Only about half of all people affected with an aortic aneurysm experience symptoms. Most everyone can tolerate aortic aneurysms up to 5cm before they experience aortic aneurysm symptoms. Abdominal aortic aneurysms in particular often do not have symptoms. Though an aneurysm at this stage may not be life threatening, if it grows larger than 5cm it is at greater risk for dissecting or rupturing and causing serious complications.
Symptoms of an unruptured aortic aneurysm include:
- Pain in the neck, back, legs or chest without a known cause
- Chest pain that radiates to the back
- Shortness of breath
- If the aneurysm is abdominal, a pulsating sensation in the abdomen
Symptoms of a ruptured aortic aneurysm include:
- Sudden and severe pain in the back, abdomen, or chest
- Signs of shock like rapid heartbeat, confusion, and light-headedness
- Nausea and vomiting
If you experience any symptoms of a ruptured aneurysm call 911 immediately.
Diagnosing Aortic Aneurysm
Most aortic aneurysms today are found through CT scans and echocardiograms for unrelated conditions. Most doctors recommend early screening for people with a high risk of developing an aortic aneurysm. These include people with genetic defects to the aorta, those with a personal or family history of aortic aneurysm, and anyone who has had aortic surgery.
Treating Aortic Aneurysm
About 2% of people who undergo a planned aortic aneurysm repair surgery die as a result, so most doctors will recommend living with an aortic aneurysm as long as possible (before the aneurysm becomes too unsafe or bursts). Doctors can monitor the size and growth of the aneurysm with CT scans, and can recommend lifestyle changes to alleviate stress to the aneurysm.
If patients experience symptoms from their aortic aneurysm, if the aneurysm is growing at a quick rate, or if the aneurysm is over 5cm in size, doctors may choose to surgically remove the aneurysm. Aortic aneurysm surgery typically involves open chest surgery to remove and place a graft over weakened sections of the aorta to reduce the possibility of rupture. Doctors may also be able to place grafts on the aorta using endovascular repair with a long thin tube called a catheter inserted near the groin instead of through open-chest surgery.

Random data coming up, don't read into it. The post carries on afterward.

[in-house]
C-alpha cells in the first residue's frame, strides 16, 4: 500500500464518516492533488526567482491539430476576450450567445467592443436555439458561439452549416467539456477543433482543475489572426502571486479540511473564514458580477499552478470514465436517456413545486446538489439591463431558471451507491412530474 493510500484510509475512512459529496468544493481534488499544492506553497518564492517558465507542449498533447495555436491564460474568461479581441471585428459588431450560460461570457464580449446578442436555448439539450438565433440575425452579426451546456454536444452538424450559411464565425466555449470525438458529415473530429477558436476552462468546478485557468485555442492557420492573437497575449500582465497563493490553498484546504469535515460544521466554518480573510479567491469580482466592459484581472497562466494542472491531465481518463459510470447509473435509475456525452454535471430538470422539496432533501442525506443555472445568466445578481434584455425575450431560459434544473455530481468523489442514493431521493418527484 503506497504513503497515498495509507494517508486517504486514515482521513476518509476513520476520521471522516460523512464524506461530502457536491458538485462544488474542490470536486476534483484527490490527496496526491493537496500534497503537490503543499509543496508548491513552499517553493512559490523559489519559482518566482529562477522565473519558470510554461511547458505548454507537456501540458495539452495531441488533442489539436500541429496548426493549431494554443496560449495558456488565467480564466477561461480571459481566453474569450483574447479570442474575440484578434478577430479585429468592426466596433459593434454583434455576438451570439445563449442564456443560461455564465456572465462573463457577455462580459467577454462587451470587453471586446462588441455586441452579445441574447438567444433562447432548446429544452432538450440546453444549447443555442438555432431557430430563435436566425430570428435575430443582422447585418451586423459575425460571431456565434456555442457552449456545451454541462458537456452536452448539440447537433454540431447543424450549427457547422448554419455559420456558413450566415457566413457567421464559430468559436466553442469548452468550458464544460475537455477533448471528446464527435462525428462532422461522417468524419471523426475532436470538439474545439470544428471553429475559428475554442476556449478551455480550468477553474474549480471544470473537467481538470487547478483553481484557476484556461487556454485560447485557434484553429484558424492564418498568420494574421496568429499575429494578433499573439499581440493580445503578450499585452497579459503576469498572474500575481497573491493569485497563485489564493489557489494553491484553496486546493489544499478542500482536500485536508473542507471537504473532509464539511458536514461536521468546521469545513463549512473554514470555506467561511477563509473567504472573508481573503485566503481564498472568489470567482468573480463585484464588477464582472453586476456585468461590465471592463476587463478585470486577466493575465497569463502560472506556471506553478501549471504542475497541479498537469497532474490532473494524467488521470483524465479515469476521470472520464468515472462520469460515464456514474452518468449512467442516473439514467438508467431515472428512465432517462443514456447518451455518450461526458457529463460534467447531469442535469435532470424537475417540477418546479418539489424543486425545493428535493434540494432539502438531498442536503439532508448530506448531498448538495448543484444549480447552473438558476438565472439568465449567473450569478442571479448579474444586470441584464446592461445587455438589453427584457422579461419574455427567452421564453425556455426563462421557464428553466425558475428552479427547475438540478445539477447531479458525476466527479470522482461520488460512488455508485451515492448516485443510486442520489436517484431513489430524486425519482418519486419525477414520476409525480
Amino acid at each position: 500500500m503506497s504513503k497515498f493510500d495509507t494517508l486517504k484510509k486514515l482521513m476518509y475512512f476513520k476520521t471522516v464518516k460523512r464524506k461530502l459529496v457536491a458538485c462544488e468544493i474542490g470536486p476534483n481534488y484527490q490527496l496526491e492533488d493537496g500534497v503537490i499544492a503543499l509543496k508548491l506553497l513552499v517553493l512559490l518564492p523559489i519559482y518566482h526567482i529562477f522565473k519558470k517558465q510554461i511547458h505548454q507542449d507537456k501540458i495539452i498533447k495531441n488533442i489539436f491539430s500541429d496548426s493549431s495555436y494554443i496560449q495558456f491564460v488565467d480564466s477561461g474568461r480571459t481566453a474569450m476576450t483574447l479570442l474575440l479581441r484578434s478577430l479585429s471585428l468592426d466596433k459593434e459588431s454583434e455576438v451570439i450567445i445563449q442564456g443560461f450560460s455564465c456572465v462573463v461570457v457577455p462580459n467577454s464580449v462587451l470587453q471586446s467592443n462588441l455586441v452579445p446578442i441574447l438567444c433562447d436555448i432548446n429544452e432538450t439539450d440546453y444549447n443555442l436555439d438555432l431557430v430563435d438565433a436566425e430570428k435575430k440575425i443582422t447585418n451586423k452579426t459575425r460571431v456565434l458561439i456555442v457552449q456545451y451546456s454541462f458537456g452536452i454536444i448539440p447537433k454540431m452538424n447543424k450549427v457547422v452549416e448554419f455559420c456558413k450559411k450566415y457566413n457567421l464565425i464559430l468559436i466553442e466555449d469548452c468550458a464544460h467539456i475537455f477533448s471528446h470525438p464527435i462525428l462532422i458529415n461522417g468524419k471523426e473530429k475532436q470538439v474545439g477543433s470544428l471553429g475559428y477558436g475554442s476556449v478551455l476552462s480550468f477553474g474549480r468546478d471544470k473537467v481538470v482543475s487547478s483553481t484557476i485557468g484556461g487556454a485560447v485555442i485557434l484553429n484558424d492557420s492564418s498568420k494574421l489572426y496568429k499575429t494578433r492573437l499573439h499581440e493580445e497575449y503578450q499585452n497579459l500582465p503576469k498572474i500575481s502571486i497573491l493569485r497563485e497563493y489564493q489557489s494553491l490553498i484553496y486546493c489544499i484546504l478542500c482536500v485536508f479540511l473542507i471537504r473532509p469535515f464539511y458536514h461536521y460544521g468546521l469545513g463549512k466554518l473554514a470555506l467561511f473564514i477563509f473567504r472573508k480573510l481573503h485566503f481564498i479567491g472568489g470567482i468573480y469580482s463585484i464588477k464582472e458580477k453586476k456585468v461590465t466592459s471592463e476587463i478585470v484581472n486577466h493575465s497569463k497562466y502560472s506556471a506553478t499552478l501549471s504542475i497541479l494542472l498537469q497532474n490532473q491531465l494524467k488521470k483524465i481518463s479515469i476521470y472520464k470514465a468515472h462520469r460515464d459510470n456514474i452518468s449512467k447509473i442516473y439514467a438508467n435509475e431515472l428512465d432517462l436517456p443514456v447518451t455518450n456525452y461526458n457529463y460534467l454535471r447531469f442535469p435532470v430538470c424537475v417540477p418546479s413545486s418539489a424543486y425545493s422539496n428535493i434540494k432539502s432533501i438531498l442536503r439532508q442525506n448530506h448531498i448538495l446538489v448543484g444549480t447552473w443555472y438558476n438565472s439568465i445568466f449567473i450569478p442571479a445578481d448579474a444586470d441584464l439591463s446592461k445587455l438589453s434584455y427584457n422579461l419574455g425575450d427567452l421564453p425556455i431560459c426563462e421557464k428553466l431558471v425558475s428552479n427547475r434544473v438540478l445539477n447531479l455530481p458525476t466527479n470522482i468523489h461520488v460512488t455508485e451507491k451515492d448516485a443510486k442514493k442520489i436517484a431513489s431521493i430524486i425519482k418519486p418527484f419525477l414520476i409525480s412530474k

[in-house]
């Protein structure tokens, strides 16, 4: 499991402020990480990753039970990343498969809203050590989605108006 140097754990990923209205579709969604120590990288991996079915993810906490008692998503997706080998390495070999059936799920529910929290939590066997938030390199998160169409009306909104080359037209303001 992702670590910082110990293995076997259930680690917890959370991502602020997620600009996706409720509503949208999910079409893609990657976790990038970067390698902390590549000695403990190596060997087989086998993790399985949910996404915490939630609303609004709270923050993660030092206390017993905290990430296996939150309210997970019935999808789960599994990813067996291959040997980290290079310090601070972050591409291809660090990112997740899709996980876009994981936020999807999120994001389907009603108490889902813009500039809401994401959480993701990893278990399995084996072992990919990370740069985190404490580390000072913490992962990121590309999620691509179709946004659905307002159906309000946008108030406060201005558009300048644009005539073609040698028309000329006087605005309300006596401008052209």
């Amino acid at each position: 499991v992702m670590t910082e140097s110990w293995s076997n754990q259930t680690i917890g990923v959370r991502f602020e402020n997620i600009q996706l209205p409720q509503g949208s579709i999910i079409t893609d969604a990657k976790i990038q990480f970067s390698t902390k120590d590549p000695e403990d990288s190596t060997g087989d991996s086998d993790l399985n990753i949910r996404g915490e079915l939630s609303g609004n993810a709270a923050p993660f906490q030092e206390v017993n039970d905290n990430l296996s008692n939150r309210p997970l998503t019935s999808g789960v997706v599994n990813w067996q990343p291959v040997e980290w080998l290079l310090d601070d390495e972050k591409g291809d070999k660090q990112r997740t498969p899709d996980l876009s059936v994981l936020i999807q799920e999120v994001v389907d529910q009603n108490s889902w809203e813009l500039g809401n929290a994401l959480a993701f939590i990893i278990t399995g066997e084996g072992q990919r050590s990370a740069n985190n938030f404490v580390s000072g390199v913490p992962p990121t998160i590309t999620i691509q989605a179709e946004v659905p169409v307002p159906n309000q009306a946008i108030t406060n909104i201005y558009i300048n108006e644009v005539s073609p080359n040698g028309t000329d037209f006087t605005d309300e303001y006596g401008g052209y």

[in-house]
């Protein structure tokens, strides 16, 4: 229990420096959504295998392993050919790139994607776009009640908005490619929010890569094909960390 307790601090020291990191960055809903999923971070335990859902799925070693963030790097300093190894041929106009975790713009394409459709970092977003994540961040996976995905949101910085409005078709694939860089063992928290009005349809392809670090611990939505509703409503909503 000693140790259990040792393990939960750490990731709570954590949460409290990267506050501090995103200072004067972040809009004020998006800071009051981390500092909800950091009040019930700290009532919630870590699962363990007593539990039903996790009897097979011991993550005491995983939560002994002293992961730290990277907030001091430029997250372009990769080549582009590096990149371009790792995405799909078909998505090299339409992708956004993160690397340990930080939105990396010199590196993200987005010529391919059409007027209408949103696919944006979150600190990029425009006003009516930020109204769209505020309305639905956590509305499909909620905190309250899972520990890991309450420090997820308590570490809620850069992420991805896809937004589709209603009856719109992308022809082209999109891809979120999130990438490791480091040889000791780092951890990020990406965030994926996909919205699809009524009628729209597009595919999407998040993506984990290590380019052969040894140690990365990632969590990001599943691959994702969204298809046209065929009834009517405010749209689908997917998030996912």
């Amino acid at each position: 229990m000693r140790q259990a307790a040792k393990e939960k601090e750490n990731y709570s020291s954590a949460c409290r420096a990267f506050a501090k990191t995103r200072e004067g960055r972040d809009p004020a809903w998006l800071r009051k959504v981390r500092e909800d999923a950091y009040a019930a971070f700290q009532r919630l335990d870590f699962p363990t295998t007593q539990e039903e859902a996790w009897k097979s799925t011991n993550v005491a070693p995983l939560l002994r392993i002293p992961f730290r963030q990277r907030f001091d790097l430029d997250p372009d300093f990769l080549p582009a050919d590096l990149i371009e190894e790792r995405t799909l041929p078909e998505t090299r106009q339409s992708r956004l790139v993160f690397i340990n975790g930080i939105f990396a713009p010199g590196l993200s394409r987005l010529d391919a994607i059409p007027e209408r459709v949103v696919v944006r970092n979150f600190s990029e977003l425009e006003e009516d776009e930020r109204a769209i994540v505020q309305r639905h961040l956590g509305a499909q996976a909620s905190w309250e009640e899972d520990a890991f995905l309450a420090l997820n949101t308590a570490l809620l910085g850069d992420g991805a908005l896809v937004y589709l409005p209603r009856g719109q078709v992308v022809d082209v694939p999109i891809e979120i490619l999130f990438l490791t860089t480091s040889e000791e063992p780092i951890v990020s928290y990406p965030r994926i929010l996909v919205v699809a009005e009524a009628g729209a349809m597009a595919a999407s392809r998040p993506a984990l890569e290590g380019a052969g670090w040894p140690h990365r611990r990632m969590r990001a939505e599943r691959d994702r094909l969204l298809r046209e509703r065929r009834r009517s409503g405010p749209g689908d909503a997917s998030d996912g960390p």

Lawsuits For Aortic Aneurysm Medical Malpractice In Maryland
Failed diagnoses of aortic aneurysms are often the result of doctors believing that the symptoms point to another condition. A recent study found a 44% misdiagnosis rate for ruptured abdominal aortic aneurysm, with the most common misdiagnoses being a blockage in the urinary tract and heart attack. CT scans should have a high success rate of aortic aneurysm diagnosis when used properly, but most missed and failed diagnoses are the result of delay, misinterpreting or misreading symptoms or CT results and ordering the wrong or inappropriate diagnostic tests.
Once an aortic aneurysm has ruptured, patients out of the hospital face only a 30% chance of survival. Surgery for a ruptured abdominal aortic aneurysm is one of the most fatal emergency surgeries and has a 90% mortality rate. For these reasons it is extremely important that doctors use screening tests on patients who are high risk, and fully evaluate the possibility of aortic aneurysm by using the proper diagnostic tests (like a CT scan) when symptoms are present.
Do I have A Case For Medical Malpractice After An Aortic Aneurysm in Baltimore?
If doctors fail to provide the proper standard of care when diagnosing and or treating an aortic aneurysm, patients may suffer temporary or permanent disability, or death. Aortic aneurysms have clear risk factors and simple diagnostic tests can find them, but unfortunately they are still frequently misdiagnosed.
If you believe that you or a loved one has suffered from negligence in an aortic aneurysm diagnosis, call the offices of Gilman & Bedigian today. Our attorneys will help you understand your legal options and will get you the compensation you deserve. We successfully have handled numerous misdiagnosis cases involving aortic aneurysms and dissections.